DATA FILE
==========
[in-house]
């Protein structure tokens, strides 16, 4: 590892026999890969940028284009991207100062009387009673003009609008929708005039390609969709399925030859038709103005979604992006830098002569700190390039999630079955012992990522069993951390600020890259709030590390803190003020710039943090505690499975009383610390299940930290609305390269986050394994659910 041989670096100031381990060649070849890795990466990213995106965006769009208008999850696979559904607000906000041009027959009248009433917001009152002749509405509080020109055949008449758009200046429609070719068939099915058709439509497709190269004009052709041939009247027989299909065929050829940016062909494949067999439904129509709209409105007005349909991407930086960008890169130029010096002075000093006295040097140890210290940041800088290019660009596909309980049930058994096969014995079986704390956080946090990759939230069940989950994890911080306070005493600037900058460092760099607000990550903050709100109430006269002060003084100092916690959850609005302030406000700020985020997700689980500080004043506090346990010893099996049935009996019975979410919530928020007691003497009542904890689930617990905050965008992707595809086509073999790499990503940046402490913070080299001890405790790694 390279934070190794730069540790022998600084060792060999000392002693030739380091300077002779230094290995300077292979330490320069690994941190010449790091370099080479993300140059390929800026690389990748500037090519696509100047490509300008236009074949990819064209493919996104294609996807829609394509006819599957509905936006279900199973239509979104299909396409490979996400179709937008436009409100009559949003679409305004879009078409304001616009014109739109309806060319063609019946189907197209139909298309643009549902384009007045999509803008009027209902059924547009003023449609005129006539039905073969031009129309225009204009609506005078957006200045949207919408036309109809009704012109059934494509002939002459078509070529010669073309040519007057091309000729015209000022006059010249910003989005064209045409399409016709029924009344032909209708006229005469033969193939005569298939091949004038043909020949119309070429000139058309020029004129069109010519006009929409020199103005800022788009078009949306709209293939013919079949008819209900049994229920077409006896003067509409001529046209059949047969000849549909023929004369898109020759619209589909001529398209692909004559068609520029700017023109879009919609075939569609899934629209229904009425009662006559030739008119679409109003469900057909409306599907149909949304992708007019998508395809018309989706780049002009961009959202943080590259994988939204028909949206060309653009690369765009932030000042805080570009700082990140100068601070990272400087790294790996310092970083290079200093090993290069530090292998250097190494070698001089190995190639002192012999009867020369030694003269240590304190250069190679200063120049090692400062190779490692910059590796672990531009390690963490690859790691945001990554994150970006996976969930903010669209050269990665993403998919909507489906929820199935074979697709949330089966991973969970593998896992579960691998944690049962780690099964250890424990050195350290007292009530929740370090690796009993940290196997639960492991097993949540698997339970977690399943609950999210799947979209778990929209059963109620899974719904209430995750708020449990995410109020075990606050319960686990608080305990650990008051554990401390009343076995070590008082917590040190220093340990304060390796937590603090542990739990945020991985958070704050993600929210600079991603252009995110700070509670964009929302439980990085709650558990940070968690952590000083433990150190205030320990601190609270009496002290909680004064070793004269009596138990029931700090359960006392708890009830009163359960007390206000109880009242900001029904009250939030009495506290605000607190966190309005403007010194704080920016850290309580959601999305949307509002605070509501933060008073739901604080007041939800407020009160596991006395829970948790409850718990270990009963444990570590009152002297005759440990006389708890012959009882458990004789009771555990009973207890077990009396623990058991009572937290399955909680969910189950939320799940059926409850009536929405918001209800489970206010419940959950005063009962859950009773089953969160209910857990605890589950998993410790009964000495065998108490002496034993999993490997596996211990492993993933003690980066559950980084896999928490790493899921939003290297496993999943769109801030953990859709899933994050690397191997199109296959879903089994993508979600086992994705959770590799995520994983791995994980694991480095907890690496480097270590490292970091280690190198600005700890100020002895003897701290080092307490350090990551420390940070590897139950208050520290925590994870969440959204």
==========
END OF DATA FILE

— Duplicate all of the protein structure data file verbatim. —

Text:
[in-house]
């Protein structure tokens, strides 16, 4: 590892026999890969940028284009991207100062009387009673003009609008929708005039390609969709399925030859038709103005979604992006830098002569700190390039999630079955012992990522069993951390600020890259709030590390803190003020710039943090505690499975009383610390299940930290609305390269986050394994659910 041989670096100031381990060649070849890795990466990213995106965006769009208008999850696979559904607000906000041009027959009248009433917001009152002749509405509080020109055949008449758009200046429609070719068939099915058709439509497709190269004009052709041939009247027989299909065929050829940016062909494949067999439904129509709209409105007005349909991407930086960008890169130029010096002075000093006295040097140890210290940041800088290019660009596909309980049930058994096969014995079986704390956080946090990759939230069940989950994890911080306070005493600037900058460092760099607000990550903050709100109430006269002060003084100092916690959850609005302030406000700020985020997700689980500080004043506090346990010893099996049935009996019975979410919530928020007691003497009542904890689930617990905050965008992707595809086509073999790499990503940046402490913070080299001890405790790694 390279934070190794730069540790022998600084060792060999000392002693030739380091300077002779230094290995300077292979330490320069690994941190010449790091370099080479993300140059390929800026690389990748500037090519696509100047490509300008236009074949990819064209493919996104294609996807829609394509006819599957509905936006279900199973239509979104299909396409490979996400179709937008436009409100009559949003679409305004879009078409304001616009014109739109309806060319063609019946189907197209139909298309643009549902384009007045999509803008009027209902059924547009003023449609005129006539039905073969031009129309225009204009609506005078957006200045949207919408036309109809009704012109059934494509002939002459078509070529010669073309040519007057091309000729015209000022006059010249910003989005064209045409399409016709029924009344032909209708006229005469033969193939005569298939091949004038043909020949119309070429000139058309020029004129069109010519006009929409020199103005800022788009078009949306709209293939013919079949008819209900049994229920077409006896003067509409001529046209059949047969000849549909023929004369898109020759619209589909001529398209692909004559068609520029700017023109879009919609075939569609899934629209229904009425009662006559030739008119679409109003469900057909409306599907149909949304992708007019998508395809018309989706780049002009961009959202943080590259994988939204028909949206060309653009690369765009932030000042805080570009700082990140100068601070990272400087790294790996310092970083290079200093090993290069530090292998250097190494070698001089190995190639002192012999009867020369030694003269240590304190250069190679200063120049090692400062190779490692910059590796672990531009390690963490690859790691945001990554994150970006996976969930903010669209050269990665993403998919909507489906929820199935074979697709949330089966991973969970593998896992579960691998944690049962780690099964250890424990050195350290007292009530929740370090690796009993940290196997639960492991097993949540698997339970977690399943609950999210799947979209778990929209059963109620899974719904209430995750708020449990995410109020075990606050319960686990608080305990650990008051554990401390009343076995070590008082917590040190220093340990304060390796937590603090542990739990945020991985958070704050993600929210600079991603252009995110700070509670964009929302439980990085709650558990940070968690952590000083433990150190205030320990601190609270009496002290909680004064070793004269009596138990029931700090359960006392708890009830009163359960007390206000109880009242900001029904009250939030009495506290605000607190966190309005403007010194704080920016850290309580959601999305949307509002605070509501933060008073739901604080007041939800407020009160596991006395829970948790409850718990270990009963444990570590009152002297005759440990006389708890012959009882458990004789009771555990009973207890077990009396623990058991009572937290399955909680969910189950939320799940059926409850009536929405918001209800489970206010419940959950005063009962859950009773089953969160209910857990605890589950998993410790009964000495065998108490002496034993999993490997596996211990492993993933003690980066559950980084896999928490790493899921939003290297496993999943769109801030953990859709899933994050690397191997199109296959879903089994993508979600086992994705959770590799995520994983791995994980694991480095907890690496480097270590490292970091280690190198600005700890100020002895003897701290080092307490350090990551420390940070590897139950208050520290925590994870969440959204």